GRAND RAPIDS, Mich. — Walking across the Mackinac Bridge on Labor Day is a bucket list item for a lot of people. For some, it’s something they do every year as a point of pride. Walking the Mighty Mac was on my bucket list, but I never thought I would do it twice.
I also never thought I would get to view the bridge, the straits, and the lower and upper peninsulas from the top of one of the bridge’s two gigantic towers, but I got to do that, too.
And it’s all within the reach of ordinary people, not just media types like me.
You don’t need special access to walk the five miles from the toll plaza at the north end of the bridge to the south end at Mackinaw City. This year, some 40,000 people are expected to do that, with runners leading the way as they have done since the Granholm administration. The largest crowd was estimated at 85,000 in 1992 when President George H.W. Bush walked the bridge during the presidential campaign.
As for the trip to the top of the bridge, that’s something you could win in one of two different ways; neither of which requires walking the bridge. The Mackinac Bridge Authority and the Michigan Department of Transportation every year co-sponsor a social media contest, inviting you to use any form of social media to share your favorite Mackinac Bridge memory. Post on MDOT’s Facebook page or use the hashtag #MightyMacWalk15 on Instagram or Twitter. The bridge authority also works through charities to provide bridge tours to winners of fundraisers around the state, so you could win a tour or buy one a a charity auction.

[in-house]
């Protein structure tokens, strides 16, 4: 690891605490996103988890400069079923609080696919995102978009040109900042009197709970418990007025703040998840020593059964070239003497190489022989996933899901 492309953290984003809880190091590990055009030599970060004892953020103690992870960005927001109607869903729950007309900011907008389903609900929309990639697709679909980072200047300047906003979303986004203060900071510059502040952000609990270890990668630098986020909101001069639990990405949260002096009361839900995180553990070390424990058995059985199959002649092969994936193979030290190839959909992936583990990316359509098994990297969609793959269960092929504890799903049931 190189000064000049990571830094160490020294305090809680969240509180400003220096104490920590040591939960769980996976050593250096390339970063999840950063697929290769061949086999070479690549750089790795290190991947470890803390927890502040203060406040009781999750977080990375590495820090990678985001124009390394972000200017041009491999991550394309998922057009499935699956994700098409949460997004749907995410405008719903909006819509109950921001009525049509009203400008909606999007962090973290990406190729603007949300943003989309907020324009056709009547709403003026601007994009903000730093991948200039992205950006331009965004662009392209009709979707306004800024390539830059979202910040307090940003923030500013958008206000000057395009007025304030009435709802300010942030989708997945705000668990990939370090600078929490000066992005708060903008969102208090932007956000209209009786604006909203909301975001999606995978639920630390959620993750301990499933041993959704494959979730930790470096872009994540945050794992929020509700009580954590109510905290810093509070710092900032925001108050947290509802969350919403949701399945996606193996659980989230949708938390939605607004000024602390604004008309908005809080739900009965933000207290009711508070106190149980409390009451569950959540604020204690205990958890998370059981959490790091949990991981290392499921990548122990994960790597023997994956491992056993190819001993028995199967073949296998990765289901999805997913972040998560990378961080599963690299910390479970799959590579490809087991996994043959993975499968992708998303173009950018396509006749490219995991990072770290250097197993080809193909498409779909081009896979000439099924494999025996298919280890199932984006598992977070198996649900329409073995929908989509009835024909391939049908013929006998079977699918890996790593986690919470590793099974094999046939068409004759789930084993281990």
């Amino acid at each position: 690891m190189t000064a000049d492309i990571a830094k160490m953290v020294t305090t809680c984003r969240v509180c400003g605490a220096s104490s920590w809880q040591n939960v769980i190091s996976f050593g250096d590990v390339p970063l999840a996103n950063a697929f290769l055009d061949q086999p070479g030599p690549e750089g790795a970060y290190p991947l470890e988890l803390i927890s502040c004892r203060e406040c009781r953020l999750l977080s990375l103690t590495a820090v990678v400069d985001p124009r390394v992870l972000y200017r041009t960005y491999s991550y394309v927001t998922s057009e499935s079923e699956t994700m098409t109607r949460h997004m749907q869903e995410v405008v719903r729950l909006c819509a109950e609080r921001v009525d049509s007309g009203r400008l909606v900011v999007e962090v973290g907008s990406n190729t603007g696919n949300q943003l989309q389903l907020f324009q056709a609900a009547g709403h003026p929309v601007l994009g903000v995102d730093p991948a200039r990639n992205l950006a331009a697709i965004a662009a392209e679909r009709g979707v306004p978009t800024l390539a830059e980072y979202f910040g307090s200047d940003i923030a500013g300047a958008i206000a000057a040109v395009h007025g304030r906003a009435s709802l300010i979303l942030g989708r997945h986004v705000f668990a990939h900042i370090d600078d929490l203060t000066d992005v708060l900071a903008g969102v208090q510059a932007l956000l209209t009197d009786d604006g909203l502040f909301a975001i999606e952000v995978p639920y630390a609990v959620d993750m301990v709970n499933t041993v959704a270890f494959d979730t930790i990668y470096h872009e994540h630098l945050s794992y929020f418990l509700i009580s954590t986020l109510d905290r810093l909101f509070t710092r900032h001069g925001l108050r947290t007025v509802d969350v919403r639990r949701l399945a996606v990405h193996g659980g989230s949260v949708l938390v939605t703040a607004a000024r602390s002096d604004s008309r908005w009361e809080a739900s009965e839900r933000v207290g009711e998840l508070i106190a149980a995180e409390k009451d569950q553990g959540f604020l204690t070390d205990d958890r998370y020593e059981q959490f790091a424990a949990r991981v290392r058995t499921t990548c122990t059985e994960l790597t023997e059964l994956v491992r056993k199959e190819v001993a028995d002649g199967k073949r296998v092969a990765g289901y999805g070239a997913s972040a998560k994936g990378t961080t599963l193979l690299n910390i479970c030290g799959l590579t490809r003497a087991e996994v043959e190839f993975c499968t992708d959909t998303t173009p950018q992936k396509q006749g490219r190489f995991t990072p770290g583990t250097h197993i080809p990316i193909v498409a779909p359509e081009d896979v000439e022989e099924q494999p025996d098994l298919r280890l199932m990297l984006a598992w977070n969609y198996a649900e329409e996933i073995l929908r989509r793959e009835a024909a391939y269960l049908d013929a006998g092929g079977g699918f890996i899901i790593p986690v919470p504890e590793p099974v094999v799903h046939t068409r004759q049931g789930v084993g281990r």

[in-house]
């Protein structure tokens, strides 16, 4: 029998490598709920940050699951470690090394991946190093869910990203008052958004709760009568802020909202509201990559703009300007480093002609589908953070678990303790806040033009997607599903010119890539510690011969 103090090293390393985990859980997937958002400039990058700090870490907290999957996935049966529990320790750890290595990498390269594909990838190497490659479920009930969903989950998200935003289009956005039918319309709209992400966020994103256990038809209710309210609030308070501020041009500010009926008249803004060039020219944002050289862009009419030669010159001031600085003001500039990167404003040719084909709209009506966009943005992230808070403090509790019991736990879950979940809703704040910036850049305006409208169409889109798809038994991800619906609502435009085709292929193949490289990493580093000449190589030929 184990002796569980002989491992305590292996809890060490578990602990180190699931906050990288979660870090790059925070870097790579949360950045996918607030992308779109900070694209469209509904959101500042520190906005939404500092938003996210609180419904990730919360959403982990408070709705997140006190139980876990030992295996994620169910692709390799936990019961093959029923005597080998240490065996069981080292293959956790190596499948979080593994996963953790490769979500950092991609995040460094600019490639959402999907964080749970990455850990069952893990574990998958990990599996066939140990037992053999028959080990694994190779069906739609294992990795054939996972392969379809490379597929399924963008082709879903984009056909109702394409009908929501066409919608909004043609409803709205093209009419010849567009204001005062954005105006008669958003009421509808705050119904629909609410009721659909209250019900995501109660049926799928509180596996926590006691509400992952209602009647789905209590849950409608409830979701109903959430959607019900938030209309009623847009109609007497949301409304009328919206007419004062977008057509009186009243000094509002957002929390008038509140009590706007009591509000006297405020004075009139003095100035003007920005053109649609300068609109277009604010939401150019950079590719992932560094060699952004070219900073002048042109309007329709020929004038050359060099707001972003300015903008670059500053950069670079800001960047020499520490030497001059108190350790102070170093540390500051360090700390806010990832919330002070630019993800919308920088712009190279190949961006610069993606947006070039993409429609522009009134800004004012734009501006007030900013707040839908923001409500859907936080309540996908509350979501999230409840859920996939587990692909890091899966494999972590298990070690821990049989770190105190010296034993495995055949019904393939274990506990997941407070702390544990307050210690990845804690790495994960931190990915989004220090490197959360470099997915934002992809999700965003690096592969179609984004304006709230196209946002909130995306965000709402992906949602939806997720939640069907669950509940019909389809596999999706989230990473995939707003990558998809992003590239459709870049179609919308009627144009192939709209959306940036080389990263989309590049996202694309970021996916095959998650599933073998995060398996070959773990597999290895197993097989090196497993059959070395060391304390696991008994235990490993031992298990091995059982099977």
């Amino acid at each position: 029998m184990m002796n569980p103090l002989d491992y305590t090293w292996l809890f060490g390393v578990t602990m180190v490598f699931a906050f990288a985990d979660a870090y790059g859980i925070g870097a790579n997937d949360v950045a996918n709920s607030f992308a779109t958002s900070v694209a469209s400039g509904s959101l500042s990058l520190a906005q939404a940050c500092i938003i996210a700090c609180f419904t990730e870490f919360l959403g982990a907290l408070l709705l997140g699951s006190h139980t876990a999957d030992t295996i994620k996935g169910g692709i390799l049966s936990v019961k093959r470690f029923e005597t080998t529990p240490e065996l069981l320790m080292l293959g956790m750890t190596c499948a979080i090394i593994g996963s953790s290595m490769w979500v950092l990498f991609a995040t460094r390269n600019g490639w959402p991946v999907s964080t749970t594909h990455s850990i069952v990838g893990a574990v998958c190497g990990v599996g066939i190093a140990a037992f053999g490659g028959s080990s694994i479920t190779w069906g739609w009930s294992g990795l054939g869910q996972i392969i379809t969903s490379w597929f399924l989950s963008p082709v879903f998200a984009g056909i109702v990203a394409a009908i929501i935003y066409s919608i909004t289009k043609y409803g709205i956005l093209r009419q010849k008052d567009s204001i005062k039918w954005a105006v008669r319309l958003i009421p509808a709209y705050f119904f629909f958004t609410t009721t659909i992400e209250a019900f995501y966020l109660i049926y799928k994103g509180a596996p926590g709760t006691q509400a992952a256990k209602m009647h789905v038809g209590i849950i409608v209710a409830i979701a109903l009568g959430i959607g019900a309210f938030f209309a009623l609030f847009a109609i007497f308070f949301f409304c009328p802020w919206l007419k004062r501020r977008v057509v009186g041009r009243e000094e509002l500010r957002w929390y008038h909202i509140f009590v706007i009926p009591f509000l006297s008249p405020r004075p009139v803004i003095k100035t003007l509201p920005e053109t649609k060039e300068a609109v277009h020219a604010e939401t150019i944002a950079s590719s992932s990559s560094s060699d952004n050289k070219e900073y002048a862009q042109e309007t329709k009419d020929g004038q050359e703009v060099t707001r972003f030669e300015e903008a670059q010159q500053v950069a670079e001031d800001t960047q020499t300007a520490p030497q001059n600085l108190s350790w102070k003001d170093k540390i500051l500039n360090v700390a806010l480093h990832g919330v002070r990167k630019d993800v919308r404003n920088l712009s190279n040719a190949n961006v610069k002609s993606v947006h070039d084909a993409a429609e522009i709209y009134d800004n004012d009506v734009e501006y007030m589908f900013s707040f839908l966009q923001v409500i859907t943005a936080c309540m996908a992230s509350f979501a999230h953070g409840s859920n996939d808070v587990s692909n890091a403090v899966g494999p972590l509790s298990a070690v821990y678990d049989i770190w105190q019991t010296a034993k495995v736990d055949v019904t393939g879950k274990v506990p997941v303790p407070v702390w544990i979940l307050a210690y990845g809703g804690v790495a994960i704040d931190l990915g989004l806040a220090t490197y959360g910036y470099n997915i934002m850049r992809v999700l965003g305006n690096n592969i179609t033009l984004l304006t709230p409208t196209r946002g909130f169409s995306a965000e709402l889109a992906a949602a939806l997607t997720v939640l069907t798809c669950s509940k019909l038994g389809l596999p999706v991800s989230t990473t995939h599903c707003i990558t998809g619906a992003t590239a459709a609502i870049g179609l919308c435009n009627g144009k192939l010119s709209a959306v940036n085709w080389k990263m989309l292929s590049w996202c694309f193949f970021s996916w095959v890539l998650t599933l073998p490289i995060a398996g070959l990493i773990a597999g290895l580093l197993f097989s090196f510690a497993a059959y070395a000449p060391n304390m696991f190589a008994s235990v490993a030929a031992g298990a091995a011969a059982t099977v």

Walkers of a wide variety of abilities make the trek each Labor Day. In my two trips I saw walkers pushing wheelchairs, strollers, using canes, and just using a dogged determination to overcome whatever it was that slowed them down. My family made it both times in about 90 minutes.
But it’s not the numbers that make the walk a special experience. It’s seeing the Straits of Mackinac at 7 a.m. from high above the water. (Walkers are allowed to start the walk from 7 a.m. to 11 a.m.) It’s gazing through the metal grate at the clear blue-green water hundreds of feet below. (Some people avoid that view.) It’s doing something that ordinary people aren’t allow to do but once a year. (Even the Golden Gate Bridge has a walkway you can use any time.)
And it’s meeting people who have come from distant places to walk the Mighty Mac. In 2014, I met a woman who was traveling cross-country and had scheduled the journey specially to hit the bridge on Labor Day.
When you can’t make it to the Mighty Mac on Labor Day, there’s always the Grand Rapids Grand Crossings Labor Day Bridge Walk, also five miles long. It involves crossing the bridges over the Grand River in downtown Grand Rapids from the Sixth Street Bridge to the Wealthy Street Bridge. My wife and I managed to fit in that walk between our two Mackinac Bridge Walks.
While it is tradition for the sitting governor to lead the Mackinac Bridge walk, it is tradition for the sitting mayor of Grand Rapids to lead the Community Bridge Walk.
This year, a five-mile run has been added. The run will lead the walkers, with everyone starting at Ah-Nab-Awen Park at 8 a.m.
And let’s not leave out the Saugatuck-Douglas Bridge Walk, a “grueling” walk of .19 miles on the bridge where the Blue Star Highway connects the two communities. After the 9 a.m. walk, a pancake breakfast is available to help refuel from the arduous trip.